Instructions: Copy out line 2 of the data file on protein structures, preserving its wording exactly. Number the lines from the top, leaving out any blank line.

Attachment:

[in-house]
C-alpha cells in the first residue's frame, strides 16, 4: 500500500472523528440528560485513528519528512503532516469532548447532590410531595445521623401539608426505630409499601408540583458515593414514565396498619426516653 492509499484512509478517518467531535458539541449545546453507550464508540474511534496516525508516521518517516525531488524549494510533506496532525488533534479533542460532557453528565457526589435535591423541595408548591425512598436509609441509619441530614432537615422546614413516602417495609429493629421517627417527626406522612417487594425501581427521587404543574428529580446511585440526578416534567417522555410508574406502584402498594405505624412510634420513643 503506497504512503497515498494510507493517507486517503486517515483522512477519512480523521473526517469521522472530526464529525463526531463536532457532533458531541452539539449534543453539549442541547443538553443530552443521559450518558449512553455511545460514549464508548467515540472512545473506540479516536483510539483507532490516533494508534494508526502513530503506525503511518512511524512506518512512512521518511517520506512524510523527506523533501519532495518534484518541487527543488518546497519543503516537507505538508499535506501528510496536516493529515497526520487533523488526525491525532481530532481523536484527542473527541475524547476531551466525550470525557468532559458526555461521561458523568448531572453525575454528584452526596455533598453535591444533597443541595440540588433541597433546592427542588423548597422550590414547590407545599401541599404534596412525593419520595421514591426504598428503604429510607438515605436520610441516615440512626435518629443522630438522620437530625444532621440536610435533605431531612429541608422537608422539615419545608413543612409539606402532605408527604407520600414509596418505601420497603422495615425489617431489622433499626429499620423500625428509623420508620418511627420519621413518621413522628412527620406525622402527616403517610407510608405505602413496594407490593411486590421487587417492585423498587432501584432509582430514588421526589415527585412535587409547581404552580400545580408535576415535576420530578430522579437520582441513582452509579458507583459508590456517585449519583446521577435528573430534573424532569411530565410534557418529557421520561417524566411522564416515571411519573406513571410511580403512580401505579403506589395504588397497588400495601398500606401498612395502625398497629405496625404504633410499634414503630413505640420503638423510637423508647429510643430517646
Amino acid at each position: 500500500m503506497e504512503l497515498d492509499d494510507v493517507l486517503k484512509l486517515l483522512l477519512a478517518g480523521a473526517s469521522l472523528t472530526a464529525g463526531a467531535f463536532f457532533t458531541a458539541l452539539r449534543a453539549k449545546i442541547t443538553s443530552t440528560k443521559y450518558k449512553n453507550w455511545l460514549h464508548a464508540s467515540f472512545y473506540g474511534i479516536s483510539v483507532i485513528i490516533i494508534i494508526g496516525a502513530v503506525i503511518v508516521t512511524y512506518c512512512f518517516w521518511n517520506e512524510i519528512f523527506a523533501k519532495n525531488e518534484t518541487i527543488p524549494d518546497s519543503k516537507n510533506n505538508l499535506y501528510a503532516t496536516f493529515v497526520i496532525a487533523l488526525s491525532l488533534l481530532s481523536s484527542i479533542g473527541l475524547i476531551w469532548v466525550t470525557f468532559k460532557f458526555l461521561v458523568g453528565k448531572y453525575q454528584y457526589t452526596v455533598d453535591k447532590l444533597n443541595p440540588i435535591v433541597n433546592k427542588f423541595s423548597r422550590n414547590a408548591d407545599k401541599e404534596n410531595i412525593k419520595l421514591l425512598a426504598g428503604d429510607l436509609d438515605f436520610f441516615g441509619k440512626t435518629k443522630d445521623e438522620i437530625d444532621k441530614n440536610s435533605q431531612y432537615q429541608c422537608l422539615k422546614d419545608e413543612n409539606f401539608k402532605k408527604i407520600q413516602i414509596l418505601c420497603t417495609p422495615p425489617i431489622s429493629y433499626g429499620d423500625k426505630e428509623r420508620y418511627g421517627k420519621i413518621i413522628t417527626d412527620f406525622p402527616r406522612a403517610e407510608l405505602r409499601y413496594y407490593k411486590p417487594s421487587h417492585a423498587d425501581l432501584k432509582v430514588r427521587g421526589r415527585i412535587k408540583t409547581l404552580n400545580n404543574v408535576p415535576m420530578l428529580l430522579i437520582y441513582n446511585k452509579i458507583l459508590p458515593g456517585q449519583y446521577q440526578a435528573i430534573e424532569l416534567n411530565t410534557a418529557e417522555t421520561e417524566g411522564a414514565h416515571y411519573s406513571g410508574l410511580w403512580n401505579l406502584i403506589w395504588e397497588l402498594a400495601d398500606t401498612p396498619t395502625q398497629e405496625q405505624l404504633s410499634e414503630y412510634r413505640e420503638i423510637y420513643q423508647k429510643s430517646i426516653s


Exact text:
C-alpha cells in the first residue's frame, strides 16, 4: 500500500472523528440528560485513528519528512503532516469532548447532590410531595445521623401539608426505630409499601408540583458515593414514565396498619426516653 492509499484512509478517518467531535458539541449545546453507550464508540474511534496516525508516521518517516525531488524549494510533506496532525488533534479533542460532557453528565457526589435535591423541595408548591425512598436509609441509619441530614432537615422546614413516602417495609429493629421517627417527626406522612417487594425501581427521587404543574428529580446511585440526578416534567417522555410508574406502584402498594405505624412510634420513643 503506497504512503497515498494510507493517507486517503486517515483522512477519512480523521473526517469521522472530526464529525463526531463536532457532533458531541452539539449534543453539549442541547443538553443530552443521559450518558449512553455511545460514549464508548467515540472512545473506540479516536483510539483507532490516533494508534494508526502513530503506525503511518512511524512506518512512512521518511517520506512524510523527506523533501519532495518534484518541487527543488518546497519543503516537507505538508499535506501528510496536516493529515497526520487533523488526525491525532481530532481523536484527542473527541475524547476531551466525550470525557468532559458526555461521561458523568448531572453525575454528584452526596455533598453535591444533597443541595440540588433541597433546592427542588423548597422550590414547590407545599401541599404534596412525593419520595421514591426504598428503604429510607438515605436520610441516615440512626435518629443522630438522620437530625444532621440536610435533605431531612429541608422537608422539615419545608413543612409539606402532605408527604407520600414509596418505601420497603422495615425489617431489622433499626429499620423500625428509623420508620418511627420519621413518621413522628412527620406525622402527616403517610407510608405505602413496594407490593411486590421487587417492585423498587432501584432509582430514588421526589415527585412535587409547581404552580400545580408535576415535576420530578430522579437520582441513582452509579458507583459508590456517585449519583446521577435528573430534573424532569411530565410534557418529557421520561417524566411522564416515571411519573406513571410511580403512580401505579403506589395504588397497588400495601398500606401498612395502625398497629405496625404504633410499634414503630413505640420503638423510637423508647429510643430517646